Structural changes to prysm in v0.20

This is the final post in a series which discusses the design of prysm. You may find the first here.

This reflective period on the design of prysm has been spurned by its use for multi-plane diffraction, analyzing and designing a wavefront sensing system embedded within a coronagraph. I have already said much about the design over that time. This post will summarize the changes, and provide examples of their implementation in terms of API.

Remove x and y data

Most or all prysm classes contain three arrays in principle: the data (.data) as well as the spatial grid (.x and .y). x and y are almost never needed, but the sample spacing is. x and y will be removed as data and replaced with computed properties. More accurately, x and y will be drawn from GridCache on demand. This will reduce computation time of constructors and reduce memory usage. The change looks like: def __init__(self, ... x=None, y=None) => def __init__(self, ... dx=1).

More aggressive caching will be done, for example the angular spectrum function will access the grid cache instead of computing arrays inline.

Removing work from __init__ funcs, emphasis on class method factories

Much of the churn of prysm and latent complexity stems from writing constructor functions which suit its original use case - evaluate some polynomials over a particular grid, filling the array. Some botches were grafted on later to allow any data to be placed in instead, but this created a “use X or use Y, but not both” problem in the constructors. Carrying the simplciity (only know the Pupil() syntax, for example) has actually made things more complicated. v0.20 will make a hard break: turn all constructors into “dummy constructors” which simply assign fields of the class doing no work. Factory functions will be created to suit the old use case. This changes:

class Pupil(OpticalPhase):
    """Pupil of an optical system."""
    def __init__(self, samples=128, dia=1, labels=None, xy_unit=None, z_unit=None, wavelength=None,
                 phase_mask='circle', transmission='circle', x=None, y=None, phase=None):

# to...
class Pupil(OpticalPhase):
    """Pupil of an optical system."""
    def __init__(self, phase, amplitude, wavelength, xy_unit=None, z_unit=None, labels=None):

    def to_be_named(cls, samples, dia, wavelength, xy_unit, z_unit, phase_mask, transmission):
        # do work
        return cls(phase, amplitude, wavelength, xy_unit, z_unit, labels)

On pupil particularly, you likely will never use the to_be_named function, but the various Zernike classes will receive similar changes.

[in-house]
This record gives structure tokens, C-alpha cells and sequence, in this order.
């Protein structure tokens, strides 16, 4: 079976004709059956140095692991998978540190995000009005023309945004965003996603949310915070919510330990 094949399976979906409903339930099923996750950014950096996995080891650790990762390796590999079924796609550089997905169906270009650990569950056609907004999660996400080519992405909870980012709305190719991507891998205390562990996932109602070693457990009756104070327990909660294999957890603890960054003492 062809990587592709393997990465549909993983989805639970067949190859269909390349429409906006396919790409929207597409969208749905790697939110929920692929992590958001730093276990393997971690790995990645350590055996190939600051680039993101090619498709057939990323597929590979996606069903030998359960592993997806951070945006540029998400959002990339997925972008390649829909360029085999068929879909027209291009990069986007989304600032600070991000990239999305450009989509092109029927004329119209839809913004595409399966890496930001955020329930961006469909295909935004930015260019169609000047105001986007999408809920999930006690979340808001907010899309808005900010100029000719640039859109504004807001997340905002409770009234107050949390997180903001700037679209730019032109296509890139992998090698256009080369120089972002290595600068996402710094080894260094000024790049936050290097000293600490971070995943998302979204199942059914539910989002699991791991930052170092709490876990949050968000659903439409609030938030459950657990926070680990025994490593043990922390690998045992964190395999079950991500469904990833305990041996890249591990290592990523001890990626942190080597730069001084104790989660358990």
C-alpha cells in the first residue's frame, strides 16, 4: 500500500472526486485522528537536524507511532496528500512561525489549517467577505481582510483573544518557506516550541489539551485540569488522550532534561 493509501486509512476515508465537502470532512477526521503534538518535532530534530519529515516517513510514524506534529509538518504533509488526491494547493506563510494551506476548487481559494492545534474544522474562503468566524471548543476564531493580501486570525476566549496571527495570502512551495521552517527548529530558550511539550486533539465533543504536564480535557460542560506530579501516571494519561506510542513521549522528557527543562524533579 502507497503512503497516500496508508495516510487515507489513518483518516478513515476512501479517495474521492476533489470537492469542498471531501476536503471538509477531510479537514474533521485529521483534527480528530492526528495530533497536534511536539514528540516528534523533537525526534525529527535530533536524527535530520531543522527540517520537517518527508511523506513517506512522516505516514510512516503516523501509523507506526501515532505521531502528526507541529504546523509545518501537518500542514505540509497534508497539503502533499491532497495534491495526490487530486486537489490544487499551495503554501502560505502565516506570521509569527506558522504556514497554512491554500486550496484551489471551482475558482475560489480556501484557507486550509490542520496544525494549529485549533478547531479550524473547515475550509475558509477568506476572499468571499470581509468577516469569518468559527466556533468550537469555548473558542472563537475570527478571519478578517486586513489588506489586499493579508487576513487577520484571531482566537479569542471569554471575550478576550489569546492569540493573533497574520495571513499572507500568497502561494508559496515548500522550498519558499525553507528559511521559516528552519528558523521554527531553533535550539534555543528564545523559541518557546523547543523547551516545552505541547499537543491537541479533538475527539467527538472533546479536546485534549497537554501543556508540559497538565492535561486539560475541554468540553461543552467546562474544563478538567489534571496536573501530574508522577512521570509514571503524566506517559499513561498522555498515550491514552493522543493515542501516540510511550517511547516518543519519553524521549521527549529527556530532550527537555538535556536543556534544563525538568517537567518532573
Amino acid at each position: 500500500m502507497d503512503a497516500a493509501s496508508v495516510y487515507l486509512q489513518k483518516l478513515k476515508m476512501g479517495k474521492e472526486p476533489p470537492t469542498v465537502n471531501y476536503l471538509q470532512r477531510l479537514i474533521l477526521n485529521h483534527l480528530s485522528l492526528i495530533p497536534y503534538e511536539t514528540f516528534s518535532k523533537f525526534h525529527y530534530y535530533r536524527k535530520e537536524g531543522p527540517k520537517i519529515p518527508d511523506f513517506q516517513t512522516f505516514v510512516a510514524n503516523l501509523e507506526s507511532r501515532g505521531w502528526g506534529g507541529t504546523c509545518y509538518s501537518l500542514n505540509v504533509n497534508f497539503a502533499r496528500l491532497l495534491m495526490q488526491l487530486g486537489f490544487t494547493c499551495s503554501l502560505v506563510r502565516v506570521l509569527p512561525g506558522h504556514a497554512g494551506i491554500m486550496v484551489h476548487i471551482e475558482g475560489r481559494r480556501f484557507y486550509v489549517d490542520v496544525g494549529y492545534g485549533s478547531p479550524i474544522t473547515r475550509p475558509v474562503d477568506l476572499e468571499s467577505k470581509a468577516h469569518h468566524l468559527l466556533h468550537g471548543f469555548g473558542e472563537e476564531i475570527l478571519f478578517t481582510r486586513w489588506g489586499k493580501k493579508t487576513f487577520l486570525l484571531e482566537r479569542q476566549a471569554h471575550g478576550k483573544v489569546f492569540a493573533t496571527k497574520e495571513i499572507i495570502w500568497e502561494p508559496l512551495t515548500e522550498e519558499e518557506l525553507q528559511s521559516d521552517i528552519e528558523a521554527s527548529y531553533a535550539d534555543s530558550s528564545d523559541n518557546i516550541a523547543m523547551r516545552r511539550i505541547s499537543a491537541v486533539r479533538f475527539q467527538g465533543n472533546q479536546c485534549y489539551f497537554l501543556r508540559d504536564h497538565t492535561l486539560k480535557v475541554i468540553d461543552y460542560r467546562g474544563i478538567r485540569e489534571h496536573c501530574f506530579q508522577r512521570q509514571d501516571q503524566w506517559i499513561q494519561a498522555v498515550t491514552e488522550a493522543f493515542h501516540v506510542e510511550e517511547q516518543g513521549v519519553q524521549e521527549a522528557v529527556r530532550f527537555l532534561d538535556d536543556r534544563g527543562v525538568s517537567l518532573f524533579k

Less object oriented

Prysm’s object hierarchy is too deep; there are too many user types, which reduces the approachability of the library if its “magic” does not click for you. Duplicate or overlapped types will be removed. For example, all of the Zernike classes can be consolidated into one with a simple “name” or “type” field. Similarly, I struggle to see the need for the OpticalPhase class. The PSF class will likely also be removed, and its methods added to Wavefront with an unexposed flag for isIntensity to prevent quantities like encircled energy from being calculated on complex fields.

FFT alignment everywhere

Today, large tracts of prysm work on an “inter-sample centered” grid. That is, an even sized array contains no zero sample. This is the source of some minor accurate loss, ~1/N^2 in intensity, due to differing assumptions made by different parts of the code. Unifying everything under an FFT convention will recover accuracy lost by off-by-half sample algorithmic errors.

Easy bypass of library’s grids

Today, it is difficult to bypass the grids prysm “likes” or “naturally” uses while benefiting from the caches. For example, evaluate Zernike polynomials centered at an arbitrary point in an array, with a user-provided normalization radius. New functions or methods will be written to accomodate this use case.

“X” aligned Zernikes

One of the less well understood facets of prysm and most frequent bug report emails is that prysm Zernikes are rotated ‘wrong.’ Prysm’s Zernike polynomials are defined with “Y” as the zero azimuth, instead of “X”. This matches conventions of optical design software, and some metrology software. More recently, metrology software has tended to “X” as the zero axis, adn it seems most prysm users are not optical designers. This change is severely breaking, perhaps more so than FFT alignment, since it invalidates naive comparison between 0.19 and 0.20 at more than a “1/2n error” level.

[Re]move plotting methods

At the moment, types expose .slices().plot() and .plot2d(). A messy labels system was injected into the type system to support this. This will be refactored out into the existing plotting module. The syntax will look something like plot2d(your_pupil, labels=DEFAULT_PUPIL_LABELS). The labels logic itself will be reduced to format strings, as well.


v0.20 will take a long time to write as a one-man band. It is likely that it will not be released until around this time in 2021. A beta release will likely be made, and feedback solicited on the design before comitting. Version 1.0 would follow in 2022.

Brandon Dube
Brandon Dube
Optical Engineer